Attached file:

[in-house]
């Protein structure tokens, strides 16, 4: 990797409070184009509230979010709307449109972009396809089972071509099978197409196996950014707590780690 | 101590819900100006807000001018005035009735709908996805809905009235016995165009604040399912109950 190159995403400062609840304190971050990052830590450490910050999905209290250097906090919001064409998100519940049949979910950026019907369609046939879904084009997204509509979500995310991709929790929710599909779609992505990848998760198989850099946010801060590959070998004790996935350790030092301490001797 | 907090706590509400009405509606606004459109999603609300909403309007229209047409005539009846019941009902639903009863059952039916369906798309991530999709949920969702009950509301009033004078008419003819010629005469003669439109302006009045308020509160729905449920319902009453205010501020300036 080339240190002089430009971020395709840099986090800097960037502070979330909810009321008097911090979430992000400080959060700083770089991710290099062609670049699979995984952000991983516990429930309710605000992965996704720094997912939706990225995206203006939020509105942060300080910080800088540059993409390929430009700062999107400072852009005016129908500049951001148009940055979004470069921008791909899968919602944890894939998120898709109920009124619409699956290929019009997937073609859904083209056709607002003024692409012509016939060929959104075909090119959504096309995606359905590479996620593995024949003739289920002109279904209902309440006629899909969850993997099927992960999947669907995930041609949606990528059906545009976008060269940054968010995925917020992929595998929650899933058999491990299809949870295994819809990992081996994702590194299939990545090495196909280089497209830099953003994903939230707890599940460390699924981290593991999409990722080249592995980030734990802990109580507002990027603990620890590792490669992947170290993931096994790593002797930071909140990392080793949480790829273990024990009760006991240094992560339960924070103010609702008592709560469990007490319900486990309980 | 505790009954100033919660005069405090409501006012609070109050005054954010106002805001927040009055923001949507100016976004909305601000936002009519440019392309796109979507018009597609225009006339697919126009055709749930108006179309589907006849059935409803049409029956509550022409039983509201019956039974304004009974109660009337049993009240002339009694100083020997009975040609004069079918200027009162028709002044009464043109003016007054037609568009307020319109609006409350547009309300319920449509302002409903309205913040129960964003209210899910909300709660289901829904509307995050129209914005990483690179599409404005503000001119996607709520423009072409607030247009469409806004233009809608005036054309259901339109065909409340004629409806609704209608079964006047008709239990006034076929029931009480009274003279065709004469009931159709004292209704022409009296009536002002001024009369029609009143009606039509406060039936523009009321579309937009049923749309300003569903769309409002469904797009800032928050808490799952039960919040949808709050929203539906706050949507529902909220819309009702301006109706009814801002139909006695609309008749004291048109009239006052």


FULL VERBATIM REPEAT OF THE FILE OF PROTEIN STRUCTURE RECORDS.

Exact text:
[in-house]
């Protein structure tokens, strides 16, 4: 990797409070184009509230979010709307449109972009396809089972071509099978197409196996950014707590780690 | 101590819900100006807000001018005035009735709908996805809905009235016995165009604040399912109950 190159995403400062609840304190971050990052830590450490910050999905209290250097906090919001064409998100519940049949979910950026019907369609046939879904084009997204509509979500995310991709929790929710599909779609992505990848998760198989850099946010801060590959070998004790996935350790030092301490001797 | 907090706590509400009405509606606004459109999603609300909403309007229209047409005539009846019941009902639903009863059952039916369906798309991530999709949920969702009950509301009033004078008419003819010629005469003669439109302006009045308020509160729905449920319902009453205010501020300036 080339240190002089430009971020395709840099986090800097960037502070979330909810009321008097911090979430992000400080959060700083770089991710290099062609670049699979995984952000991983516990429930309710605000992965996704720094997912939706990225995206203006939020509105942060300080910080800088540059993409390929430009700062999107400072852009005016129908500049951001148009940055979004470069921008791909899968919602944890894939998120898709109920009124619409699956290929019009997937073609859904083209056709607002003024692409012509016939060929959104075909090119959504096309995606359905590479996620593995024949003739289920002109279904209902309440006629899909969850993997099927992960999947669907995930041609949606990528059906545009976008060269940054968010995925917020992929595998929650899933058999491990299809949870295994819809990992081996994702590194299939990545090495196909280089497209830099953003994903939230707890599940460390699924981290593991999409990722080249592995980030734990802990109580507002990027603990620890590792490669992947170290993931096994790593002797930071909140990392080793949480790829273990024990009760006991240094992560339960924070103010609702008592709560469990007490319900486990309980 | 505790009954100033919660005069405090409501006012609070109050005054954010106002805001927040009055923001949507100016976004909305601000936002009519440019392309796109979507018009597609225009006339697919126009055709749930108006179309589907006849059935409803049409029956509550022409039983509201019956039974304004009974109660009337049993009240002339009694100083020997009975040609004069079918200027009162028709002044009464043109003016007054037609568009307020319109609006409350547009309300319920449509302002409903309205913040129960964003209210899910909300709660289901829904509307995050129209914005990483690179599409404005503000001119996607709520423009072409607030247009469409806004233009809608005036054309259901339109065909409340004629409806609704209608079964006047008709239990006034076929029931009480009274003279065709004469009931159709004292209704022409009296009536002002001024009369029609009143009606039509406060039936523009009321579309937009049923749309300003569903769309409002469904797009800032928050808490799952039960919040949808709050929203539906706050949507529902909220819309009702301006109706009814801002139909006695609309008749004291048109009239006052």